After the courts have dismissed a foreclosure action involving borrower default, is that simply the end of the road for servicers? A recent decision by the Wisconsin Supreme Court provides clarity in this arena for servicers and financial services law firms operating within the state and could hold broader implications beyond it.
In the case of Federal National Mortgage Assoc. v. Thompson, the Wisconsin Supreme Court recently ruled unanimously (7-0) that claim preclusion does not prevent the lender from bringing further foreclosure actions if the borrower remains in default after the initial dismissal.
Andrew Houha, Senior Attorney at the Legal League 100 member firm of Johnson, Blumberg & Associates, LLC, told DS News, “This is a great decision for the mortgage servicing industry in Wisconsin. The supreme court got it right on the head—how can you litigate a future default?"
A bit of background: Federal National Mortgage Association had brought a foreclosure action against borrower Cory Thompson and his spouse after they defaulted on their mortgage. Per the State Bar of Wisconsin, an acceleration clause in the original mortgage contract allowed the lender to “accelerate the full amount of unpaid principal plus interest if a number of conditions were met.” Those conditions included a default occurring, after which the lender was required to send written notice of intent to accelerate if Thompson didn’t catch up. The clause also noted that “the opportunity to cure period could not be less than 30 days from the date the note was mailed or delivered.”
BAC Home Loans Servicing, the holder of the note, sued Thompson after he defaulted. However, a circuit court ruled in 2012 that BAC did not prove that it had sent Thompson the proper notice of intent to accelerate, and the case was then dismissed.
In 2014, Bank of America (BOA) had taken over as the loan servicer for Thompson’s mortgage. They sent Thompson a new notice of intent to accelerate, due to Thompson having remained in default since 2009. Bank of America initiated a foreclosure action. The circuit court, however, then ruled that BOA “could not re-litigate the same allegations for the time period between 2009 and 2012, since that was the time period covered by the first lawsuit.” However, the court ruled that BOA could pursue foreclosure actions against Thompson for continuing default occurring after the dismissal.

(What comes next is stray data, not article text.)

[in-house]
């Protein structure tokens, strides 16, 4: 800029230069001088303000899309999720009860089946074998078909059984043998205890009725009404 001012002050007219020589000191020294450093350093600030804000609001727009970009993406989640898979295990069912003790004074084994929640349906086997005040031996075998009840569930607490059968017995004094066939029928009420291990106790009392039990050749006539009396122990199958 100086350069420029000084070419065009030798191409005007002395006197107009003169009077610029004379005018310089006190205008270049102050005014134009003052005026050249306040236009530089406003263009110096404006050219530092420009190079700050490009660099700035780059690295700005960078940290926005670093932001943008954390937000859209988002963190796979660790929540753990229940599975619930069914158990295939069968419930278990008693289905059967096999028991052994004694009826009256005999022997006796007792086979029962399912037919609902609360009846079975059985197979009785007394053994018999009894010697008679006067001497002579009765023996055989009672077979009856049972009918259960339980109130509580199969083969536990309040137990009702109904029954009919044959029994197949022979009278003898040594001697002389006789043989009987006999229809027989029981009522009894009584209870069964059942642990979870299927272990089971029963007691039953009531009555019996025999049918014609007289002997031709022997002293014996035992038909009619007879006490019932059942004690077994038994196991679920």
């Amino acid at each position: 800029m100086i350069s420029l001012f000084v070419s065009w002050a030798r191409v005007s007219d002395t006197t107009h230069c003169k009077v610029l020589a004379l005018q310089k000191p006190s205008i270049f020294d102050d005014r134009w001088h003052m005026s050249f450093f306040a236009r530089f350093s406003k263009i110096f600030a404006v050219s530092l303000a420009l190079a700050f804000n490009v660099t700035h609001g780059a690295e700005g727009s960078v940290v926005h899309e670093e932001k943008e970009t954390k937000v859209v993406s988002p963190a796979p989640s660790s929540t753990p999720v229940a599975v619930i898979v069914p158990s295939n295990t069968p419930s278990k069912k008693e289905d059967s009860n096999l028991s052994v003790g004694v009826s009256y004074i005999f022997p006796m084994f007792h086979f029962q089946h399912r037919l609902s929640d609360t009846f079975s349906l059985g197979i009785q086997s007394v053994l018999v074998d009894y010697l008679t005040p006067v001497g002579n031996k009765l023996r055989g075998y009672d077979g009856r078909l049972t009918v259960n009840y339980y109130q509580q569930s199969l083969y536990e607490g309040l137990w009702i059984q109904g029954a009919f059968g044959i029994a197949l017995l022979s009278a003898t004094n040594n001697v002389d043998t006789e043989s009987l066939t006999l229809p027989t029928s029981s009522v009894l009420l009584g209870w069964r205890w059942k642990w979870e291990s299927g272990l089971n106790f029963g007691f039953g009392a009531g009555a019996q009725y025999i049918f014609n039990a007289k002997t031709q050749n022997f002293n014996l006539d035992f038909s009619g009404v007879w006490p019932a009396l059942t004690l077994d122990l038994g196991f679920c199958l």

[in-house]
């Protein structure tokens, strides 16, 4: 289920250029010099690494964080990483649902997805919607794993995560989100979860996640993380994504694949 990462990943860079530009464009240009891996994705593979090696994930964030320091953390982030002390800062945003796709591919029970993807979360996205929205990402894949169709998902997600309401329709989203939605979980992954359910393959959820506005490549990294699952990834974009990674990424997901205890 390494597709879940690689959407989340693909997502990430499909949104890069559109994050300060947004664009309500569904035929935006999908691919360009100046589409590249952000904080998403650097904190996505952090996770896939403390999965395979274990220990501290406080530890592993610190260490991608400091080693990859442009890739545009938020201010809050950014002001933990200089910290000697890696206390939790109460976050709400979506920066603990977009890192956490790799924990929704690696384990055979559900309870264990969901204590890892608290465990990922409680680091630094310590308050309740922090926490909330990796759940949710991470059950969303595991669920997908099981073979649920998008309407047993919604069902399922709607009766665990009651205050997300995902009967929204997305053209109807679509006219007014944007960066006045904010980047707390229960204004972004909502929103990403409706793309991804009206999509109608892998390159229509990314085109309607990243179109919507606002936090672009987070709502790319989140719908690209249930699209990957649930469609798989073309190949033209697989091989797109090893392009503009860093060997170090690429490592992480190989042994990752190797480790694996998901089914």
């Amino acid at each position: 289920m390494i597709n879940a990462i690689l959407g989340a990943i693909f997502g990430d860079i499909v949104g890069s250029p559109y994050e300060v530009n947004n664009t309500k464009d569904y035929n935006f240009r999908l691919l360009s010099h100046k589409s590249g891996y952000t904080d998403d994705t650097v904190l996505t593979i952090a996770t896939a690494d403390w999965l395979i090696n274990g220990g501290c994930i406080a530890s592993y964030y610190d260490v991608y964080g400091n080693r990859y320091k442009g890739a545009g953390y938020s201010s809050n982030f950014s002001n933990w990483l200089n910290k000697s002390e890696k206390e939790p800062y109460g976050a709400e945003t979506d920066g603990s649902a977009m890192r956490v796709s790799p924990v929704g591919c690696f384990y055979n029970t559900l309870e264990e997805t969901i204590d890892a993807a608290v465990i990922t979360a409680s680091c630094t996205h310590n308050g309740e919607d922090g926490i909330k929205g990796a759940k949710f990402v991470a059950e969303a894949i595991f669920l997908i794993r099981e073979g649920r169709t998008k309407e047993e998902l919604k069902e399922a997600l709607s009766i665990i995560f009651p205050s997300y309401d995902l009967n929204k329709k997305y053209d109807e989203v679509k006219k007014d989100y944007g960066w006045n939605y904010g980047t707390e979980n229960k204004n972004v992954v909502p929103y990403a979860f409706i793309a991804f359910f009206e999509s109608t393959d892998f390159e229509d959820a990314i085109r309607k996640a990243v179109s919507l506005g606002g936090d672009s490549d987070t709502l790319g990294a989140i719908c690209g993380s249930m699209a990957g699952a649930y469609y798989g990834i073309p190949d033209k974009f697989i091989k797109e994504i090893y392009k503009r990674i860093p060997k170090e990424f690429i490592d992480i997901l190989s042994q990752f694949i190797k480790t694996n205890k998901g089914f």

The case finally made its way up to the Wisconsin Supreme Court, which recently affirmed that opinion. Justice Shirley Abrahamson wrote, “Claim preclusion does not bar the lender from bringing a subsequent foreclosure action based upon the borrower’s continuing default on the same note.” She added, “A different set of operative facts predicated upon separate and distinct defaults on the note is alleged in each lawsuit.”
"The original case was litigated extensively, with the judge ruling that there was no evidence of proper acceleration and that the prior plaintiff did not have possession of the note," Houha said. "The Supreme Court recognized with a proper acceleration and by proving possession, any future default is a new cause of action.”
You can read the Wisconsin Supreme Court’s full opinion by clicking here.